Objectives: To evaluate the technical feasibility and clinical effectiveness of retrievable self-expandable metallic stents with barbs in patients with obstructive prostate cancer. Methods: Retrievable self-expandable metallic stents with eight barbs each were inserted into eight consecutive patients with obstructive prostate cancer. Patient ages ranged from 55 to 76 years (mean, 69 years). All eight patients had previously received hormone therapy, and three had undergone palliative transurethral prostatectomy. Stents were removed using a 21-F stent removal set if they caused complications. Results: Stent placement was technically successful and well tolerated in all patients. One had severe incontinence, which improved spontaneously, and two had gross haematuria, which disappeared spontaneously within 4 days. Peak urine flow rates and post-void residual urine volumes 1 month after stent placement were 5.6-10.2 ml/s (mean, 8.3 ml/s), and 5-45 ml (mean, 27 ml), respectively. During a mean follow-up of 192 days (range, 39-632 days), one patient required stent removal after 232 days because of stone formation within the stent. No further intervention was required because the mass improved after stent removal. Conclusions: These preliminary results suggest that retrievable stents with eight barbs are both feasible to place and effective in patients with obstructive prostate cancer. Key Points: • Retrievable metallic urethral stents can help patients with obstructive prostate cancer. • Retrievable self-expandable stents with eight barbs are both feasible and effective. • These stents apparently overcome the problem of stent migration. • Removal of these stents was safe without surgery under local anaesthesia.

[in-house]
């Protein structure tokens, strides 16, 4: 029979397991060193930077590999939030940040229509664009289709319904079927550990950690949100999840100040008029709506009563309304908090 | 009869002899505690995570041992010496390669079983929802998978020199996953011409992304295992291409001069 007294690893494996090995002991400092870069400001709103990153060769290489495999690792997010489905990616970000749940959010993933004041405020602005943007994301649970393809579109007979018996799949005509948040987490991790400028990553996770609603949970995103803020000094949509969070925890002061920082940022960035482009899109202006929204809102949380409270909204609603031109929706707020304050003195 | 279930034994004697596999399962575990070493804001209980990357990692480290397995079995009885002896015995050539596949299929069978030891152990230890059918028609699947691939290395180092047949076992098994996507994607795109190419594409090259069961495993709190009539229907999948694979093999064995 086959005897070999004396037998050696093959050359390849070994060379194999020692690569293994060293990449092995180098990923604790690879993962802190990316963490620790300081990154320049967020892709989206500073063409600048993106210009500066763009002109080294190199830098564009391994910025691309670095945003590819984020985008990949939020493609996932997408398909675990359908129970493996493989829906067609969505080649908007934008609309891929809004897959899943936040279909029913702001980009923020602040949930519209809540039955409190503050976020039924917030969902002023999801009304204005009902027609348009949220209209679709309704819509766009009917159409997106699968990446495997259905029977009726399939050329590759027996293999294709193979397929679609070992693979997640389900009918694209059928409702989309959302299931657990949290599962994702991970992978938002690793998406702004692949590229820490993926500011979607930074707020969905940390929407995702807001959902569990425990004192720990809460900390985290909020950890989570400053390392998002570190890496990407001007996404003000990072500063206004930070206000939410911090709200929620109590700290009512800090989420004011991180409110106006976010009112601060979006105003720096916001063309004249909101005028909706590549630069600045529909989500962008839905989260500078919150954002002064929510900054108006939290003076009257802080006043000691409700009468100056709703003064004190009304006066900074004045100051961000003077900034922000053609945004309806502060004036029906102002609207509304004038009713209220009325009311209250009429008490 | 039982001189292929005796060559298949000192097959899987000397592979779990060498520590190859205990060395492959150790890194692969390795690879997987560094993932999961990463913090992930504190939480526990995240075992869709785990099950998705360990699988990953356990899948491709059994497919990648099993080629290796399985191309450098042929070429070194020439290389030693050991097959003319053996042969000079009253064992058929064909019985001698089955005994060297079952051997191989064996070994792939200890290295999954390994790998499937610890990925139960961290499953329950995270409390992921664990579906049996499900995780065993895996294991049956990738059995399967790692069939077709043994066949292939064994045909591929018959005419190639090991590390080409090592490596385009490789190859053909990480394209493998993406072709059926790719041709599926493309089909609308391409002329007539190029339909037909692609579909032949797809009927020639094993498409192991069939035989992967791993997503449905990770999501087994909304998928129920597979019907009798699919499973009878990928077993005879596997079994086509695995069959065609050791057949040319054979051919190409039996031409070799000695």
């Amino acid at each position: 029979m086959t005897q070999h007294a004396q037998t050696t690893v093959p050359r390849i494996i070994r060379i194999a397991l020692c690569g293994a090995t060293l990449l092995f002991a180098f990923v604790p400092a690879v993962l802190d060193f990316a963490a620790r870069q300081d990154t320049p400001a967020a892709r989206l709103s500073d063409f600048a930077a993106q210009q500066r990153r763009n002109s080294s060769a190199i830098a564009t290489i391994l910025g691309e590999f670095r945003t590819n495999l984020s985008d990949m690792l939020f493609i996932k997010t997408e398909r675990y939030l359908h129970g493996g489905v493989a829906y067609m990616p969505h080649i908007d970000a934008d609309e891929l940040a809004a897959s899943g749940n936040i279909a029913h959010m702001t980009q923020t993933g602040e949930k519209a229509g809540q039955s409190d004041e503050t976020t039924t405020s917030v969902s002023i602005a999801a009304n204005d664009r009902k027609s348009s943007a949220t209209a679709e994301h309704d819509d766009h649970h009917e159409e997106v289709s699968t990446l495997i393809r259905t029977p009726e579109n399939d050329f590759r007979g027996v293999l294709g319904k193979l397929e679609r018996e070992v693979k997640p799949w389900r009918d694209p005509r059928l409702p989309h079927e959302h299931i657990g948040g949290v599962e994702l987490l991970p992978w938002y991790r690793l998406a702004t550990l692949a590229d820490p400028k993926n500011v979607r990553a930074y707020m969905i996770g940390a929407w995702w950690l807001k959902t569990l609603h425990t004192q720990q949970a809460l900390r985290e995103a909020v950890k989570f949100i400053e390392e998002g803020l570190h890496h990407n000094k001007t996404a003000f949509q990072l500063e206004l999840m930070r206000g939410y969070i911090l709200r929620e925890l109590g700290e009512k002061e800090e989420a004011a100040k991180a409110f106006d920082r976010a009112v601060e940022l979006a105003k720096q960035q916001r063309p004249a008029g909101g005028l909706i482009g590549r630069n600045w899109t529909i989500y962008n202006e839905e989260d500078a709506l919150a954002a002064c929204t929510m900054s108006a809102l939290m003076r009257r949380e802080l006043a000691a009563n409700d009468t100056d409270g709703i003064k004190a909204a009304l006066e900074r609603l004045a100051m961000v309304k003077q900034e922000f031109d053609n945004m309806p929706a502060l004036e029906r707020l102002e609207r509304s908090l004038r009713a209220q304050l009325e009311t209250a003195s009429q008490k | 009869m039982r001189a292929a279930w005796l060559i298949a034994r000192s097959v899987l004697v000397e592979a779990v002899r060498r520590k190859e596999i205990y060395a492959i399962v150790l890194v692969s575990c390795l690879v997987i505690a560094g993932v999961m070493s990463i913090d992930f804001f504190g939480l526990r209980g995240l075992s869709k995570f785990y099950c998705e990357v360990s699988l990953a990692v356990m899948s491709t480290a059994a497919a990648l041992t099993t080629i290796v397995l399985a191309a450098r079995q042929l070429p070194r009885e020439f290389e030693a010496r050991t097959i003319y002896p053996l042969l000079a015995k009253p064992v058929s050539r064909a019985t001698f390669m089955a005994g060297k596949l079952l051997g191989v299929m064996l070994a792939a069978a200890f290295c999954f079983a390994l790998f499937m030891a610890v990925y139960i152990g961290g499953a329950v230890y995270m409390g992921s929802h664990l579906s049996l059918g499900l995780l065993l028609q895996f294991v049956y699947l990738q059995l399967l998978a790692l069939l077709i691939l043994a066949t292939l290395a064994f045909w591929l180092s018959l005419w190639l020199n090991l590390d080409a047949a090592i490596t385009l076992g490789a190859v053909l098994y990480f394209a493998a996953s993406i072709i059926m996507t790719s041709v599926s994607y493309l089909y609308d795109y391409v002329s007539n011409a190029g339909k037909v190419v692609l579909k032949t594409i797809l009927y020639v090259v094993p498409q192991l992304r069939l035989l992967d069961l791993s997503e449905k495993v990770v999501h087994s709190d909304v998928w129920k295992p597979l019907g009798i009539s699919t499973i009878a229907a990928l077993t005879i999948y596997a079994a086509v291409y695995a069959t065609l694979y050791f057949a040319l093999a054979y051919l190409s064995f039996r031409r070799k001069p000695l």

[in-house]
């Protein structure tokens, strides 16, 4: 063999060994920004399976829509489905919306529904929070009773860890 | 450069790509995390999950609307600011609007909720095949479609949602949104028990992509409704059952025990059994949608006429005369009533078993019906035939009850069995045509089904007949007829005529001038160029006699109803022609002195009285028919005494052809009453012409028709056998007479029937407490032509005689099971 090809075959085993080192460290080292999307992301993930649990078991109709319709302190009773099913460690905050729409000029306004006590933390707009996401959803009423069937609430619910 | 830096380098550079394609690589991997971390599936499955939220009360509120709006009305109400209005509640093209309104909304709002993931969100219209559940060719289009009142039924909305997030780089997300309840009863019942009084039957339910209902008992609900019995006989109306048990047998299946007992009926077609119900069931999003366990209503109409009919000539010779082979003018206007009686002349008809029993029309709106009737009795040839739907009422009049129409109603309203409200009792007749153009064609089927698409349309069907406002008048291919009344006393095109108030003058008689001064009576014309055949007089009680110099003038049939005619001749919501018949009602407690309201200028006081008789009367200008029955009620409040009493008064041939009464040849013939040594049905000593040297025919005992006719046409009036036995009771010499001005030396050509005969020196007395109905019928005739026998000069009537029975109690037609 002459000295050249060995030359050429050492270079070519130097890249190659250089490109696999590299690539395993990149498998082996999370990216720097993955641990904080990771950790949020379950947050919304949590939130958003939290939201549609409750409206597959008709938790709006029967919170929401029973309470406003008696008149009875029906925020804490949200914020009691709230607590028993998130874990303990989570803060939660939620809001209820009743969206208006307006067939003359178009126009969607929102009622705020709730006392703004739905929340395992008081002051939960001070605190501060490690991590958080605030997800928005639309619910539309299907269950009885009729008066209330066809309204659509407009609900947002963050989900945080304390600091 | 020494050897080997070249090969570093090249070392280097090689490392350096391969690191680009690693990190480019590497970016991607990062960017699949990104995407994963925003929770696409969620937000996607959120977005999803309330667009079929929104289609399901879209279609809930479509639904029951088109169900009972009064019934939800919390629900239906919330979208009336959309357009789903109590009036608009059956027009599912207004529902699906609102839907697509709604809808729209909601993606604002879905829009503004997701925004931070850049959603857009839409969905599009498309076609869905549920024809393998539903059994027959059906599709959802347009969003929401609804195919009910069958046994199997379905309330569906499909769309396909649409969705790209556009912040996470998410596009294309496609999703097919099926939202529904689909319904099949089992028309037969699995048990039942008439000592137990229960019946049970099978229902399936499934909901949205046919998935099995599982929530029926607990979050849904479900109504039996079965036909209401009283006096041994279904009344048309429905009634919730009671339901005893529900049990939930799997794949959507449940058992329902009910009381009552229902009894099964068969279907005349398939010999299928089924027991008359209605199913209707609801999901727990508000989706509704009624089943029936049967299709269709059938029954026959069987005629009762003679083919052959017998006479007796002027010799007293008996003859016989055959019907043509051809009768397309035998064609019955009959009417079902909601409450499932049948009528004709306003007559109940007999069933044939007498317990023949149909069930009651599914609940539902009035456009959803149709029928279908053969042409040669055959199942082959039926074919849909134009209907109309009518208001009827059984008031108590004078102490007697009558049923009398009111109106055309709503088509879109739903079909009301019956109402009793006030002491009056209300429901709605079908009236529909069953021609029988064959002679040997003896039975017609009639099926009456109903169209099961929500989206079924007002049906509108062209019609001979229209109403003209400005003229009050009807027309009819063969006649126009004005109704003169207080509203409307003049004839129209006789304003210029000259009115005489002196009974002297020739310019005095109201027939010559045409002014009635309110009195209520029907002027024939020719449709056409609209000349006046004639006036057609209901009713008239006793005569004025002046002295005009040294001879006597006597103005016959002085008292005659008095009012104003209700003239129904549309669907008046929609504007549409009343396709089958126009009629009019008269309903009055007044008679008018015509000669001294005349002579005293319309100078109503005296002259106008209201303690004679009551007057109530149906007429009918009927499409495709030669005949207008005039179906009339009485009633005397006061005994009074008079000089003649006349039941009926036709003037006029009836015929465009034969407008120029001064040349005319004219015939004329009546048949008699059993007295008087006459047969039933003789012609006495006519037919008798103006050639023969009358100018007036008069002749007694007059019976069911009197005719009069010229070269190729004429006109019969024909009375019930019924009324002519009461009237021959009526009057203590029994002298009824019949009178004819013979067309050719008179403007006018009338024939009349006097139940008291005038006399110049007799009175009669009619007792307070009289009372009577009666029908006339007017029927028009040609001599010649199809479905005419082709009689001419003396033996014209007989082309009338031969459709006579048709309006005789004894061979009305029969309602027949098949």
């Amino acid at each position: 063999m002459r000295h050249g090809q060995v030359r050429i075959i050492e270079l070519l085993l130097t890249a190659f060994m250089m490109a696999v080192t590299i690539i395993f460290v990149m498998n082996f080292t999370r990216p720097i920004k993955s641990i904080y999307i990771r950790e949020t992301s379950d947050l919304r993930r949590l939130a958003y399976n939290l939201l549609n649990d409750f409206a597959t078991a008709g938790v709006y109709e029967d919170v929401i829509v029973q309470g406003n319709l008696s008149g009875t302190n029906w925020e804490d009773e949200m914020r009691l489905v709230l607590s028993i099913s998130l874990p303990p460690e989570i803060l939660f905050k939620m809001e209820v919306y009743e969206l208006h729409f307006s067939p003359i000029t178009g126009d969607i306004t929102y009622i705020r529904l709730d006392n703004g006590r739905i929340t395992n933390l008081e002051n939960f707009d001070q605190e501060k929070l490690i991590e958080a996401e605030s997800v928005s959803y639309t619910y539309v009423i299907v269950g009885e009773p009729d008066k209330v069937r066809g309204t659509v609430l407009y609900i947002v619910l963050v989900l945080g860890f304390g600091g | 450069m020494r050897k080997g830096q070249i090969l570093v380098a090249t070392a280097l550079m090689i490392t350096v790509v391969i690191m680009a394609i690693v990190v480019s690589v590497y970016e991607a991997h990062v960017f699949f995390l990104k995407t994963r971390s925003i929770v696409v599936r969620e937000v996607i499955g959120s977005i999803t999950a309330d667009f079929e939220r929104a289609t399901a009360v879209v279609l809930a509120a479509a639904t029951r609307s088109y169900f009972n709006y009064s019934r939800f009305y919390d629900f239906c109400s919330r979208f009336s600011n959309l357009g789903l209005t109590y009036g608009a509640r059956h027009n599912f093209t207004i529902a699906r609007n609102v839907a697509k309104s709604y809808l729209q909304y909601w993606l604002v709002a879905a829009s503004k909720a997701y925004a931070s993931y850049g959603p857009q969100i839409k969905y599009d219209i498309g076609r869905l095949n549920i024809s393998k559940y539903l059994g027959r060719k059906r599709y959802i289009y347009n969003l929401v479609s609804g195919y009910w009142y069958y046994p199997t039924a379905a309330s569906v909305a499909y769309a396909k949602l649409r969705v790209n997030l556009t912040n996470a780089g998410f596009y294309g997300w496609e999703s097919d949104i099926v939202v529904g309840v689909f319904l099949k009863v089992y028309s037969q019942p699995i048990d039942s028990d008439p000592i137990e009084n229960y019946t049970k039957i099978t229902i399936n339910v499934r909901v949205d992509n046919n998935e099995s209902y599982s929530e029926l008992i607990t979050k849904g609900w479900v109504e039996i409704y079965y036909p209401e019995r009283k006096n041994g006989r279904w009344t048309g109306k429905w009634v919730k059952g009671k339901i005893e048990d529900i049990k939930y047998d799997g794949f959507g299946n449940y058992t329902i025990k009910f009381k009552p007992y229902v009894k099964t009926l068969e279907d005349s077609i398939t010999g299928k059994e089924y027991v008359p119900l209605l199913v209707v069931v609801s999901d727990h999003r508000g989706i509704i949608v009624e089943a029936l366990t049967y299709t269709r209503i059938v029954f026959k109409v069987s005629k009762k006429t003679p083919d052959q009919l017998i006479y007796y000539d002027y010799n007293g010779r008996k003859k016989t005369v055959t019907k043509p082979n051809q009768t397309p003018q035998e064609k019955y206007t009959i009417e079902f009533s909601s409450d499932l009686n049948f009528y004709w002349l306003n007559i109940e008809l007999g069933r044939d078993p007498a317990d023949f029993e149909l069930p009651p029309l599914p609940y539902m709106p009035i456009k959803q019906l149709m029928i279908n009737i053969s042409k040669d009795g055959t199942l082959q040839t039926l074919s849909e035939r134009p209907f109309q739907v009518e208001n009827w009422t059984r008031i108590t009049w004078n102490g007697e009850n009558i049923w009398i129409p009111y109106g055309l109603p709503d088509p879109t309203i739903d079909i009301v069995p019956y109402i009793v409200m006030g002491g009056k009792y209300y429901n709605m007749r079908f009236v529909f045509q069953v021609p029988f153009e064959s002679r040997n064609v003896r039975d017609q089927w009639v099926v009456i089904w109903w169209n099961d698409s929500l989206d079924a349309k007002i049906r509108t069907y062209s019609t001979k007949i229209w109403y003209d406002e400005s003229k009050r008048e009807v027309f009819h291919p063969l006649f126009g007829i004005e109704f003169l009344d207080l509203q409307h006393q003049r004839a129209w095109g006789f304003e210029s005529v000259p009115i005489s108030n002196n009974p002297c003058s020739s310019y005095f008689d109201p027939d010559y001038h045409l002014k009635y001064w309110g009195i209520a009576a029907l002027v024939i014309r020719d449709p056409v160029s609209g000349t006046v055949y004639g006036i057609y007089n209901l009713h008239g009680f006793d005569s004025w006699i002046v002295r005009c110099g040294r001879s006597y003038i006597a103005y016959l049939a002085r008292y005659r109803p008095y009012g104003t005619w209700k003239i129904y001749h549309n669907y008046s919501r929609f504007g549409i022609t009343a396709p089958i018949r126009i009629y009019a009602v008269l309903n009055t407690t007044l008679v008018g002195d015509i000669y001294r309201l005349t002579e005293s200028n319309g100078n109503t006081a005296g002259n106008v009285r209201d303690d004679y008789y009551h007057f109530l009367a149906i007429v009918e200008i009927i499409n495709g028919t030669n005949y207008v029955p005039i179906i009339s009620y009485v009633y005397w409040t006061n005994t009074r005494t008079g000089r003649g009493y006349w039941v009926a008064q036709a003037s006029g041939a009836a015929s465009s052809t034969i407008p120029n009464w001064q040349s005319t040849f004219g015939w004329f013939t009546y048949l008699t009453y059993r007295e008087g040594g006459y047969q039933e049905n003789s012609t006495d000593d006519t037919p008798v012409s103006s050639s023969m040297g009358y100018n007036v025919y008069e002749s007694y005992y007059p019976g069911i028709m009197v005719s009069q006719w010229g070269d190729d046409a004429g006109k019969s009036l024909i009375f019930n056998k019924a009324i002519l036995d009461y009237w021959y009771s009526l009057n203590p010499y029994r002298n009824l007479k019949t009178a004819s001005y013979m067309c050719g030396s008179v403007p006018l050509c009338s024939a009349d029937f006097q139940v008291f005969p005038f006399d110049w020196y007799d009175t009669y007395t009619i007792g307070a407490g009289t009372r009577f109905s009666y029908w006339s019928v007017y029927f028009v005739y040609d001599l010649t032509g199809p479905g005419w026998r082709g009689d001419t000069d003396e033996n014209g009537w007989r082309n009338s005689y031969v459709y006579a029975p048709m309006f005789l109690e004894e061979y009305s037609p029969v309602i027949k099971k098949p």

- Prostate cancer
- Retrievable self-expandable metallic stents
- Transurethral resection of the prostate
- Urinary retention
ASJC Scopus subject areas
- Radiology Nuclear Medicine and imaging